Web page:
Persistance Is A Bitch
- May 18, 2012
Jeep-maker Stellantis is blaming the higher cost of making EVs for having to halt production at an Illinois plant and laying off 1,350 workersStory by [email protected] (Samantha Delouya) • Yesterday 5:15 PM
Worker at the Stellantis plant in Belvidere, Illinois in 2012 Scott Olson/Getty Images© Provided by Business Insider
- Jeep maker Stellantis confirmed it will idle an assembly plant in Illinois beginning in February 2023.
- The company attributed the closure to the "increasing cost related to the electrification of the automotive market."
- Reuters reports that about 1,350 workers would be laid off as a result.
Meet 8 new cars from the LA Auto Show, where the electric future is rolling out to the public
- After a three-year pandemic hiatus, the in-person version of the Los Angeles Auto Show has returned.
- The show featured a slew of electrified vehicles and the presence of charging companies.
- As the show opens to the public, take a look at the best of what's new.
- This article is part of the Ride Along series, a collection of stories recapping some of the biggest auto shows around the country.
It's not hard to see why sustainability was the topic of the day in LA. California is home to around 40% of the nation's zero-emissions vehicles and its push to outlaw the sale of gasoline cars by 2035 is one of many factors encouraging the industry to plug in.
The City of Angels show featured not only a slew of electrified vehicles, but the presence of companies like Electrify America, EVgo, and Blink, which operate the charging networks that will keep all these new cars juiced up. Meanwhile, the ordinary combustion cars that supply most of the profits for these carmakers sat quietly around the show floor, a reminder of the long shadow of our petroleum present.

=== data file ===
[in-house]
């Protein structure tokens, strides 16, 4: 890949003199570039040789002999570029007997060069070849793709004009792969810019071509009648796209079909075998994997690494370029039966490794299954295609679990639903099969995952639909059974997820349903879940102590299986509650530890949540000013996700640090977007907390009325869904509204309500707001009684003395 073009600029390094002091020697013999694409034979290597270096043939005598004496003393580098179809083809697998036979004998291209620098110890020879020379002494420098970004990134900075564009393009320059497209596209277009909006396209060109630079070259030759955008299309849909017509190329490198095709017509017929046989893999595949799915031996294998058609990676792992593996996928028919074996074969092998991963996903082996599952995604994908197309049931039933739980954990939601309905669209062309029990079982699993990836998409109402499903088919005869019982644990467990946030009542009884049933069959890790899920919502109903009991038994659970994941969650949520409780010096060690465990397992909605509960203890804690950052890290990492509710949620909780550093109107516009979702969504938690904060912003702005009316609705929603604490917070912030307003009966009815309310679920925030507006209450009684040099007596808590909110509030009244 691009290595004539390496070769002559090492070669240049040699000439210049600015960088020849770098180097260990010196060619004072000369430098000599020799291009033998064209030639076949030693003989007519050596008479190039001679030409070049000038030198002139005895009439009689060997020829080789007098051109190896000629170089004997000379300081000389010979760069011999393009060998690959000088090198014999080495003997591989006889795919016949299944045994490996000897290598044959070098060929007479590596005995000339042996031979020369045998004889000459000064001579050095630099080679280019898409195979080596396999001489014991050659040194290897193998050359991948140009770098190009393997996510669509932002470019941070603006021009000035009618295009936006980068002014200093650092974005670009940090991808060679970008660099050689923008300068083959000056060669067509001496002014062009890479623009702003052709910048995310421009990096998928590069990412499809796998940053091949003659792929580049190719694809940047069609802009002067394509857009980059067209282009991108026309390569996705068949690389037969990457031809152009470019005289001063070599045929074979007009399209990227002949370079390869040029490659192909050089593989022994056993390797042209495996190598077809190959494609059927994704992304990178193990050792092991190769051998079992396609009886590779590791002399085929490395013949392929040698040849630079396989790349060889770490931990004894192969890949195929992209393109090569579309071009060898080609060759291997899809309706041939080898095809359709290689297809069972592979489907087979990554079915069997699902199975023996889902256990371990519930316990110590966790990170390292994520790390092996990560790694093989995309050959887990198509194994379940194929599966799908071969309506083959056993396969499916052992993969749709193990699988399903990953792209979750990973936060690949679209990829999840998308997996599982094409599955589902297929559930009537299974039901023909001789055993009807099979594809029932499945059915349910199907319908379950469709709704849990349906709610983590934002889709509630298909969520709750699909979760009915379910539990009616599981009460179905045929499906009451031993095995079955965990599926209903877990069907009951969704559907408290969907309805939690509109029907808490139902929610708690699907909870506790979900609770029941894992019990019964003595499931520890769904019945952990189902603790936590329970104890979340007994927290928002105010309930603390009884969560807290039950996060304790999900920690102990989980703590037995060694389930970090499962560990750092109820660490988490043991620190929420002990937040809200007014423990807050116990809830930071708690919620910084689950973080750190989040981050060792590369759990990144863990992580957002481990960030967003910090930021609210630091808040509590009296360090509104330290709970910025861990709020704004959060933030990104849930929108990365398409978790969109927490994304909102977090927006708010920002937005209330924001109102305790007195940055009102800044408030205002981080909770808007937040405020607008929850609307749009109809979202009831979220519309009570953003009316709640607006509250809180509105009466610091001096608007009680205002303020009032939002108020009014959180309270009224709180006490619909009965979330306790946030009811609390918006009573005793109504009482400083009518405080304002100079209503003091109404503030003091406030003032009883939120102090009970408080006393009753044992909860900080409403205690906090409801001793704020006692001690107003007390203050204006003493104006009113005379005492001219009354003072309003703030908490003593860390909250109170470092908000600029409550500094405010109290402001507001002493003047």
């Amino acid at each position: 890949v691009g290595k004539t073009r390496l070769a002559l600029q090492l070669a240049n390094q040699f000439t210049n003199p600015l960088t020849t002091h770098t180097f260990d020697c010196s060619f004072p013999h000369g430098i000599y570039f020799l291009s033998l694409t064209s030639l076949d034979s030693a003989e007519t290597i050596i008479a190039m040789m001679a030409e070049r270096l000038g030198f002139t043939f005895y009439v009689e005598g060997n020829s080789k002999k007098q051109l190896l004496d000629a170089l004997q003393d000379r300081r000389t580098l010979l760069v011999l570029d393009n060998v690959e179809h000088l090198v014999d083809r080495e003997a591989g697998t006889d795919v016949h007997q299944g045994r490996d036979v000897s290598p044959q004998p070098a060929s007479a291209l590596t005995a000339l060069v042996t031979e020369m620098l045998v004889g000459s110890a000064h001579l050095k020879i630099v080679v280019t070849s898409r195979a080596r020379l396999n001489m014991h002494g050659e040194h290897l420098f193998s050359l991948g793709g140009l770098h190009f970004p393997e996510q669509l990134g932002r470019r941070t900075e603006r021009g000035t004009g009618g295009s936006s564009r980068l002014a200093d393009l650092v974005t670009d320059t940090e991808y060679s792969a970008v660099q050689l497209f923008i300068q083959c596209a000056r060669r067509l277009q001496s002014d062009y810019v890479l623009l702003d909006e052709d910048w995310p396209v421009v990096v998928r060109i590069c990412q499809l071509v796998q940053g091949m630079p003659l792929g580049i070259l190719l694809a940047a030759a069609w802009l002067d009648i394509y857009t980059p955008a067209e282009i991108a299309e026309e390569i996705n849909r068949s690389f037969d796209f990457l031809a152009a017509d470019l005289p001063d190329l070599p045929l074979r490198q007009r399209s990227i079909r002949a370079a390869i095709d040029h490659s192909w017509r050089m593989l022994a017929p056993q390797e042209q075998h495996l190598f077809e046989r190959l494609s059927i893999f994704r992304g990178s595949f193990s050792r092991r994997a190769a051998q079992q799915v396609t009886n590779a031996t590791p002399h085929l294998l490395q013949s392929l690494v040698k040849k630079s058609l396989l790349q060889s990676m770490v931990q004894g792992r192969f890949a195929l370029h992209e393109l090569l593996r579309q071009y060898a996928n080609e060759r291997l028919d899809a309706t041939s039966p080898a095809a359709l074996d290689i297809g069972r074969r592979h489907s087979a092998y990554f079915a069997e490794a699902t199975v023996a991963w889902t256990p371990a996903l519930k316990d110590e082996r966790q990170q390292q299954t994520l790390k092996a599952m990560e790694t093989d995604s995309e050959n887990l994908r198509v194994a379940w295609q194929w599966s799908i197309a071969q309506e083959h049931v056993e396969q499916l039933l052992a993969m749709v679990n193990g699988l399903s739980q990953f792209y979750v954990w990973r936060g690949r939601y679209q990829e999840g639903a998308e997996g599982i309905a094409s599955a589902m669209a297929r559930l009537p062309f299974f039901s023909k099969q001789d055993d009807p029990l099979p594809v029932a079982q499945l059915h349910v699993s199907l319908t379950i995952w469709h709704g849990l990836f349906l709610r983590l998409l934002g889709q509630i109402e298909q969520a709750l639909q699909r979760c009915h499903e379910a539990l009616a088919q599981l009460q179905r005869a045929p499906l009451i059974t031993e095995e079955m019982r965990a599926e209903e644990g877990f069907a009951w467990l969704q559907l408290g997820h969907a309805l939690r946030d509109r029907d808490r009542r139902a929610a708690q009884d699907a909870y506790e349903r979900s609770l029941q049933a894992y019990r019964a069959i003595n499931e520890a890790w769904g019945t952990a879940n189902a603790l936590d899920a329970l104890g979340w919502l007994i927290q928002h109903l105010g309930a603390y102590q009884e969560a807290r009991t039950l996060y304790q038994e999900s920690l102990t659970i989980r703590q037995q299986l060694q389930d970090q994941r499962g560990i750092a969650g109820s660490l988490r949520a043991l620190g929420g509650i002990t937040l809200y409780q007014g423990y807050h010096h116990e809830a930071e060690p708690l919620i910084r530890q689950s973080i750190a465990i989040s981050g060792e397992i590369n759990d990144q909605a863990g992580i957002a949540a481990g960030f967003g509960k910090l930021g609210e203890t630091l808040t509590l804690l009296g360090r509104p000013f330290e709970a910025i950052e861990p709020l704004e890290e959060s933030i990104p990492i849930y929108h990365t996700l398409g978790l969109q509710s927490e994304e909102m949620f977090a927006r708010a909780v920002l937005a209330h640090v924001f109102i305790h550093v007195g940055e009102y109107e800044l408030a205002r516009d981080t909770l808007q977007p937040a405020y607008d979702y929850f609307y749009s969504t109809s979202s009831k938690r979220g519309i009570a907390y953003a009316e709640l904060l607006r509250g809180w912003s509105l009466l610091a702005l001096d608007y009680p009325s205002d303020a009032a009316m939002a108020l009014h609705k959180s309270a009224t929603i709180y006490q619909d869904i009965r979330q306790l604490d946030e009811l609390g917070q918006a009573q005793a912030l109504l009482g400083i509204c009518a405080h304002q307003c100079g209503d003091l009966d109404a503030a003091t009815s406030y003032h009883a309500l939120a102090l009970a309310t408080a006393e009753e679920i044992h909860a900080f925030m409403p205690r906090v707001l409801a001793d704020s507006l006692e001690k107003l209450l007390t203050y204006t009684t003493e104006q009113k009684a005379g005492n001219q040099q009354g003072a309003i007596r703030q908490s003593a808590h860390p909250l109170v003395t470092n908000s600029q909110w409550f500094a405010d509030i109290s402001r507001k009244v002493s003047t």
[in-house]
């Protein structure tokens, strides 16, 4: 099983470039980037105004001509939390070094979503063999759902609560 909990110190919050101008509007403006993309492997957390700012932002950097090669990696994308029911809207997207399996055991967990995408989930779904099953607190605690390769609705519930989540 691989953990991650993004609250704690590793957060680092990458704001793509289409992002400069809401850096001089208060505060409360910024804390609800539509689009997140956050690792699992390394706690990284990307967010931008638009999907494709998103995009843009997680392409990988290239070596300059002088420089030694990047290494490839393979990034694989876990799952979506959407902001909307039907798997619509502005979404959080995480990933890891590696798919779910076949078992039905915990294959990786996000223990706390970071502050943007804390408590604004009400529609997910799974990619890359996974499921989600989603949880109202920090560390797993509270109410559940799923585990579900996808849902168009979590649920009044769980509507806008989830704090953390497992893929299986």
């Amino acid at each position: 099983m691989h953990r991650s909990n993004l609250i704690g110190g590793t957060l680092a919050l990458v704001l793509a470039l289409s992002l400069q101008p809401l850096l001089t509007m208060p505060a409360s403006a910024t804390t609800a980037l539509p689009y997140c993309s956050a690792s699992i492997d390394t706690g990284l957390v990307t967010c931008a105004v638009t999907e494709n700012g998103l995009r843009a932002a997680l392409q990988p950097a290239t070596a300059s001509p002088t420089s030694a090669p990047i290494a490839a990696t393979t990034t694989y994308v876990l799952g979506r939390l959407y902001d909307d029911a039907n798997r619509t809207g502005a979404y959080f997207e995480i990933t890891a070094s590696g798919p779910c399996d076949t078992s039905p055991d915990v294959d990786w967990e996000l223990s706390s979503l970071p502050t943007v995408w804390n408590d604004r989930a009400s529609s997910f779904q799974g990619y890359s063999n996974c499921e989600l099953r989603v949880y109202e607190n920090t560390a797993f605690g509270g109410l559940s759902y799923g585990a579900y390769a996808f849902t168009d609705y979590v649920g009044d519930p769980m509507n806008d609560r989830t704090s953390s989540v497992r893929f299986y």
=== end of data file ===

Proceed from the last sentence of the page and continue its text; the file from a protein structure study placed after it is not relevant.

Like the industry itself, the traditional car show is also in flux. Many car brands have taken Tesla's lead by introducing products at their own launch events rather than sharing the stage at an industry show. As a result, LA 2022 featured a handful of global or North American debuts, but nothing new from many car companies, including giants like Ford and GM.
As the show opens to the public, take a look at the best of what's new.
Traditional automobile companies are experiencing growing pains as they transition toward producing more electric vehicles.
Stellantis, which oversees the production of 16 automobile brands, including Jeep, Chrysler, and Dodge, confirmed to Insider that it plans to idle an assembly plant in Belvidere, Illinois, beginning in February 2023.
"Our industry has been adversely affected by a multitude of factors like the ongoing COVID-19 pandemic and the global microchip shortage, but the most impactful challenge is the increasing cost related to the electrification of the automotive market," the company said in a statement.
Stellantis also said the action would result in "indefinite layoffs." The plant closure was first reported by Reuters, which reports that the plant employs about 1,350 workers.
The shutdown comes as more car companies pledge to prioritize producing electric vehicles over gas-powered vehicles to comply with new emissions regulations.
Last month, the EU reached a deal to require automakers to reach a zero-emission target by 2035, and in the US, more than one-third of states have signaled that they plan to ban the sale of new gasoline-powered cars by the same year.
In July 2021, Stellantis said 100% of its sales in Europe and 50% of sales in the US would be of battery electric vehicles by the end of 2030.
There are no current plans to resume operations at its Belvidere plant, which produces Jeep Cherokee SUVs.
"The company also is working to identify other opportunities to repurpose the Belvidere facility and has no additional details to share at this time," Stellantis told Insider.